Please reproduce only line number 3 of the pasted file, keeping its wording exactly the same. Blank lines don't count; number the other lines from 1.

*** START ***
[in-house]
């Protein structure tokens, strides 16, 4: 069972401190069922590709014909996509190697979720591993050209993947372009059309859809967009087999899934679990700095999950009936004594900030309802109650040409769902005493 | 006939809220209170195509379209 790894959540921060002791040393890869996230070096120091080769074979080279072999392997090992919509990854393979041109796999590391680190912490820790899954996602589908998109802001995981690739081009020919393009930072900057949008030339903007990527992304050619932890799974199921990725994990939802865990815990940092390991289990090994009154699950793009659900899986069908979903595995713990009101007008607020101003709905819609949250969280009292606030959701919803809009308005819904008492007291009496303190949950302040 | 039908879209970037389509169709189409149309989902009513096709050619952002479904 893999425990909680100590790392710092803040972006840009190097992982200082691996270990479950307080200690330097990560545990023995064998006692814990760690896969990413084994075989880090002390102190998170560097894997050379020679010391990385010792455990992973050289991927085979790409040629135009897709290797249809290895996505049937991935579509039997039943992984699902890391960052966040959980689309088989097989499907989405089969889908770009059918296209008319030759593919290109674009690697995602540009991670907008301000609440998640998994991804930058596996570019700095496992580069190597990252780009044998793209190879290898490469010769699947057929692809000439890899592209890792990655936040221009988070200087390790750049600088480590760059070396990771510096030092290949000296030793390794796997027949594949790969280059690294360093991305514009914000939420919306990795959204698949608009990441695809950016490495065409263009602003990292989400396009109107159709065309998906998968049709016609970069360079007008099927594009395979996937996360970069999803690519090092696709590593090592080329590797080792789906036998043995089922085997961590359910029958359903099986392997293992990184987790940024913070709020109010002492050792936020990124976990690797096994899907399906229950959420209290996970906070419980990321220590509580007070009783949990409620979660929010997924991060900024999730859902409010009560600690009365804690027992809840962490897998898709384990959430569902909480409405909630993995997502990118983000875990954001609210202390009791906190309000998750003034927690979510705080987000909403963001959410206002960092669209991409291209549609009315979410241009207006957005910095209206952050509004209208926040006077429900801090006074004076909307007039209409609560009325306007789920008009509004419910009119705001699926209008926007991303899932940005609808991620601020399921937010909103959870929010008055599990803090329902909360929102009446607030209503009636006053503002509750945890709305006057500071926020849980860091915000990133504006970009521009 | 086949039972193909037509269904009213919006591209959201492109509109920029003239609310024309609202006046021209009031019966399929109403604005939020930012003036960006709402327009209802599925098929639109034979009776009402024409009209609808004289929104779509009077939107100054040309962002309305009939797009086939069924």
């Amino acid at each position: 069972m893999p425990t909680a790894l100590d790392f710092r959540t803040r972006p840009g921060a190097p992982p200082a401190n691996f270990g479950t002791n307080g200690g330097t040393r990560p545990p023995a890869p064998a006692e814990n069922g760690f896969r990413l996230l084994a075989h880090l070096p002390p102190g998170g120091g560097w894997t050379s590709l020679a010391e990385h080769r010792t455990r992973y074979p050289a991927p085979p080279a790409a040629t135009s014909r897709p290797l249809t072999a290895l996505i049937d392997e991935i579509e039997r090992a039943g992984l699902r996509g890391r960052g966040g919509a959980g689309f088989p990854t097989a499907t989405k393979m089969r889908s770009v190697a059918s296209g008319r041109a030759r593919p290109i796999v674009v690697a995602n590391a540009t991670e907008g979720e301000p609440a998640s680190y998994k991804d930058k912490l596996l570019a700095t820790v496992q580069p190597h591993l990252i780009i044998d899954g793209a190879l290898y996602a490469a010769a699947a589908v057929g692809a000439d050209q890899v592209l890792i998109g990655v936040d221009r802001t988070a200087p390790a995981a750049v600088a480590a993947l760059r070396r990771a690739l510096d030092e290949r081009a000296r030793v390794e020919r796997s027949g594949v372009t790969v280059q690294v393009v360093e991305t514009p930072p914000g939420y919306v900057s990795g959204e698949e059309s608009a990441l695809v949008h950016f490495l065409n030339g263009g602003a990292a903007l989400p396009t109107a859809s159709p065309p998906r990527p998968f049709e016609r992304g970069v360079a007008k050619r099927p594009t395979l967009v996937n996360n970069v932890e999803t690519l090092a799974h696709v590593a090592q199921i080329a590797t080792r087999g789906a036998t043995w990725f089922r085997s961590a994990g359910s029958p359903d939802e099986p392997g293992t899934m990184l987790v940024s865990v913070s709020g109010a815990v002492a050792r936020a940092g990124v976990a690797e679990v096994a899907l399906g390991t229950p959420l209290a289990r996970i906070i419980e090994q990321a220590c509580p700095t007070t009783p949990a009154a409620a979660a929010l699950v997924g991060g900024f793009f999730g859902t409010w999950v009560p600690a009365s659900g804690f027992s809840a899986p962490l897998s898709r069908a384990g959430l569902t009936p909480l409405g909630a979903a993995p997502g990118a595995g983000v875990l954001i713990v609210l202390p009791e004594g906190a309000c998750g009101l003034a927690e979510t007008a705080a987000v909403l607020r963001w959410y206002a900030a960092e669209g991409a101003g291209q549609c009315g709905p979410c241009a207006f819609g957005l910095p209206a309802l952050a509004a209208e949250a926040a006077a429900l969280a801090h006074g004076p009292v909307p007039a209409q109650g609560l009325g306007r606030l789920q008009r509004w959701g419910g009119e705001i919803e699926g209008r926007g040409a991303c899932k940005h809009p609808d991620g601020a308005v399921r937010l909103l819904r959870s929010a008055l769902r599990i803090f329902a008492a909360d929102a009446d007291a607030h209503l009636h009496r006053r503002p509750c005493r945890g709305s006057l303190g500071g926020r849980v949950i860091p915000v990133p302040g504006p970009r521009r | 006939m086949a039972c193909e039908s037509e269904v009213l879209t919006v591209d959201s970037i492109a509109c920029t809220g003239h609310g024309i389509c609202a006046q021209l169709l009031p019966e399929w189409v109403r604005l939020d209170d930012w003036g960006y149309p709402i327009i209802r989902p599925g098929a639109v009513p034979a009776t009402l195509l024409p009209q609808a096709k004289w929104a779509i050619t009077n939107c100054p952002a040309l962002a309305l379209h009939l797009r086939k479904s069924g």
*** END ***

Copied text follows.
């Amino acid at each position: 069972m893999p425990t909680a790894l100590d790392f710092r959540t803040r972006p840009g921060a190097p992982p200082a401190n691996f270990g479950t002791n307080g200690g330097t040393r990560p545990p023995a890869p064998a006692e814990n069922g760690f896969r990413l996230l084994a075989h880090l070096p002390p102190g998170g120091g560097w894997t050379s590709l020679a010391e990385h080769r010792t455990r992973y074979p050289a991927p085979p080279a790409a040629t135009s014909r897709p290797l249809t072999a290895l996505i049937d392997e991935i579509e039997r090992a039943g992984l699902r996509g890391r960052g966040g919509a959980g689309f088989p990854t097989a499907t989405k393979m089969r889908s770009v190697a059918s296209g008319r041109a030759r593919p290109i796999v674009v690697a995602n590391a540009t991670e907008g979720e301000p609440a998640s680190y998994k991804d930058k912490l596996l570019a700095t820790v496992q580069p190597h591993l990252i780009i044998d899954g793209a190879l290898y996602a490469a010769a699947a589908v057929g692809a000439d050209q890899v592209l890792i998109g990655v936040d221009r802001t988070a200087p390790a995981a750049v600088a480590a993947l760059r070396r990771a690739l510096d030092e290949r081009a000296r030793v390794e020919r796997s027949g594949v372009t790969v280059q690294v393009v360093e991305t514009p930072p914000g939420y919306v900057s990795g959204e698949e059309s608009a990441l695809v949008h950016f490495l065409n030339g263009g602003a990292a903007l989400p396009t109107a859809s159709p065309p998906r990527p998968f049709e016609r992304g970069v360079a007008k050619r099927p594009t395979l967009v996937n996360n970069v932890e999803t690519l090092a799974h696709v590593a090592q199921i080329a590797t080792r087999g789906a036998t043995w990725f089922r085997s961590a994990g359910s029958p359903d939802e099986p392997g293992t899934m990184l987790v940024s865990v913070s709020g109010a815990v002492a050792r936020a940092g990124v976990a690797e679990v096994a899907l399906g390991t229950p959420l209290a289990r996970i906070i419980e090994q990321a220590c509580p700095t007070t009783p949990a009154a409620a979660a929010l699950v997924g991060g900024f793009f999730g859902t409010w999950v009560p600690a009365s659900g804690f027992s809840a899986p962490l897998s898709r069908a384990g959430l569902t009936p909480l409405g909630a979903a993995p997502g990118a595995g983000v875990l954001i713990v609210l202390p009791e004594g906190a309000c998750g009101l003034a927690e979510t007008a705080a987000v909403l607020r963001w959410y206002a900030a960092e669209g991409a101003g291209q549609c009315g709905p979410c241009a207006f819609g957005l910095p209206a309802l952050a509004a209208e949250a926040a006077a429900l969280a801090h006074g004076p009292v909307p007039a209409q109650g609560l009325g306007r606030l789920q008009r509004w959701g419910g009119e705001i919803e699926g209008r926007g040409a991303c899932k940005h809009p609808d991620g601020a308005v399921r937010l909103l819904r959870s929010a008055l769902r599990i803090f329902a008492a909360d929102a009446d007291a607030h209503l009636h009496r006053r503002p509750c005493r945890g709305s006057l303190g500071g926020r849980v949950i860091p915000v990133p302040g504006p970009r521009r | 006939m086949a039972c193909e039908s037509e269904v009213l879209t919006v591209d959201s970037i492109a509109c920029t809220g003239h609310g024309i389509c609202a006046q021209l169709l009031p019966e399929w189409v109403r604005l939020d209170d930012w003036g960006y149309p709402i327009i209802r989902p599925g098929a639109v009513p034979a009776t009402l195509l024409p009209q609808a096709k004289w929104a779509i050619t009077n939107c100054p952002a040309l962002a309305l379209h009939l797009r086939k479904s069924g």